While admitting that the two victims "were no angels," Carney said that Turner's actions were illegal and that the felonies he is charged with were created to ensure someone conducting such acts gets punished.

"These are not throwaway children," Carney said. "The law protects them against predators like the defendant."

Turner's defense attorney, Spencer Strellis, admitted his client "might not be someone you want to take home for dinner" but urged the jury to look beyond his client's appearance and focus on the facts of the case. Those facts, Strellis said, are based on the testimony of two "ladies" who admitted engaging in prostitution.

"This arguably was a labor dispute. The young ladies were playing the game," Strellis said. "What they do for a living is break the law. It's something you have to consider."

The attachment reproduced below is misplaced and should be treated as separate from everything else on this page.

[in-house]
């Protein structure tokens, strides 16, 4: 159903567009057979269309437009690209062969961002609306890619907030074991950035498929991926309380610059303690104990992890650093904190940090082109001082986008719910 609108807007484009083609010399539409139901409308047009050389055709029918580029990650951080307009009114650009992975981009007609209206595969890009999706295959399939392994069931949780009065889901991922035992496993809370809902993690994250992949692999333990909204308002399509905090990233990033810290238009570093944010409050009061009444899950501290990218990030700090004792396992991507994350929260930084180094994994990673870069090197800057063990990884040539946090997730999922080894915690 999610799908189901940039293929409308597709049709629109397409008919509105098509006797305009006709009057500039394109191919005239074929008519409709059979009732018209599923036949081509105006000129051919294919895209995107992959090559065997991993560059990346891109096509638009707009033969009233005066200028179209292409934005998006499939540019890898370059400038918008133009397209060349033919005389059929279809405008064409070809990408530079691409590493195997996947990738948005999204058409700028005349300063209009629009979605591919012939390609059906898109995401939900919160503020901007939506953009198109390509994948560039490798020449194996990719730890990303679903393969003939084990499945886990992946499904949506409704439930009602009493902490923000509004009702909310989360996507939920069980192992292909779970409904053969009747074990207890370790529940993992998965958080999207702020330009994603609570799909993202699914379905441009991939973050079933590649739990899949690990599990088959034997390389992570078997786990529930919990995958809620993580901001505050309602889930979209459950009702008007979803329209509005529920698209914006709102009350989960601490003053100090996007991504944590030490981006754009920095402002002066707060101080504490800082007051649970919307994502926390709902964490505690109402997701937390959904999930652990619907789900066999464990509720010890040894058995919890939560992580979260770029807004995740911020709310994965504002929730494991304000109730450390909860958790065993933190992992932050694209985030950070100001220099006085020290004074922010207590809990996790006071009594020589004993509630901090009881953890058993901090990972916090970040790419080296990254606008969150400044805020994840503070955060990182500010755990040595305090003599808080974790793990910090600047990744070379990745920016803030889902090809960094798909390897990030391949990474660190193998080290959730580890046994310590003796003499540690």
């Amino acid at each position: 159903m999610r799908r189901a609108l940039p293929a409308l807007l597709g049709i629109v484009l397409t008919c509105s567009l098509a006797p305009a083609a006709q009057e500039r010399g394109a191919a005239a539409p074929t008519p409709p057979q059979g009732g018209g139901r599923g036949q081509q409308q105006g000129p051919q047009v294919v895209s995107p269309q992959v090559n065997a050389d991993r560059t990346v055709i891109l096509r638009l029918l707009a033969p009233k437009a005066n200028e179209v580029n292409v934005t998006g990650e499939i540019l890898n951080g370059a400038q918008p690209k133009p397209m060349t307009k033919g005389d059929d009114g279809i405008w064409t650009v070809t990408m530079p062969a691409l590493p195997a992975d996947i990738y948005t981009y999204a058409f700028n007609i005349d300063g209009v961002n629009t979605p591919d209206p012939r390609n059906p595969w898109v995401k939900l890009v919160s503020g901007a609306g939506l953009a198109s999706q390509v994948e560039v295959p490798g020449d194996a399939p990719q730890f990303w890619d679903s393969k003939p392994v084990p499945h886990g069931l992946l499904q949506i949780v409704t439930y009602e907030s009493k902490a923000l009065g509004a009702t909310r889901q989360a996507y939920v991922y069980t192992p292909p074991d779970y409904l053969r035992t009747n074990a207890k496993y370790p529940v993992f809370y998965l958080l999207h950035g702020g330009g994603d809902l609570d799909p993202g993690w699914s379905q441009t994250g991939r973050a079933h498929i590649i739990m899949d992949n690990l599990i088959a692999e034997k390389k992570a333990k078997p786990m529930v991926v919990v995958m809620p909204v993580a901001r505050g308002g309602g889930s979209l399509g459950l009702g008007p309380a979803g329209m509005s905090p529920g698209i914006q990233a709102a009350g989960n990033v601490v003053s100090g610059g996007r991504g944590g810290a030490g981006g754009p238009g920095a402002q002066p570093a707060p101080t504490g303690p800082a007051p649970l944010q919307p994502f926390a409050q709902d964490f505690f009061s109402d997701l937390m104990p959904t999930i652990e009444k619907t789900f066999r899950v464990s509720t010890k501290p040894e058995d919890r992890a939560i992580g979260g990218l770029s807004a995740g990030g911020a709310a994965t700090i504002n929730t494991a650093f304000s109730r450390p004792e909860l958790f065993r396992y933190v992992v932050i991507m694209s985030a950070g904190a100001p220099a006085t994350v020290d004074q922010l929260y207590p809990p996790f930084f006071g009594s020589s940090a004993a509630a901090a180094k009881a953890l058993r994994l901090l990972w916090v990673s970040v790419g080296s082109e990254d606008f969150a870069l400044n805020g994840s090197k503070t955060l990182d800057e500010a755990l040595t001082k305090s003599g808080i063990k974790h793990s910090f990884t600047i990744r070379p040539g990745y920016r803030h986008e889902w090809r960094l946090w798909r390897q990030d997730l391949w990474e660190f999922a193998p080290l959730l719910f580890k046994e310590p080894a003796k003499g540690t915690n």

Carney argued that the two victims never would have stepped forward if the actions they said were committed against them were not true.

"She goes up to a police officer, she goes up to law enforcement to tell her story. That is something extraordinary," Carney said. "It takes courage."

Full story at

Friday, March 26, 2010

Maryland pimp found guilty of sex trafficking

WASHINGTON, March 25 /PRNewswire-USNewswire/ -- The Justice Department announced that Lloyd Mack Royal, III aka "Blyss", aka "B", aka "Furious" was convicted late yesterday of sex trafficking of minors and sex trafficking by force, fraud, and coercion, as well as firearm and drug charges. Two other co-defendants, Angela Samantha Bentolila and Paul Raymond Green, previously pleaded guilty to related charges.

The jury found Royal guilty of 3 counts of sex trafficking, including sex trafficking of minors and sex trafficking by force, fraud, and coercion. The jury also convicted Royal of conspiracy to commit sex trafficking, conspiracy to distribute controlled substances, possession of a firearm in the commission of a crime of violence, and two counts of distribution of controlled substances to a person under the age of twenty-one.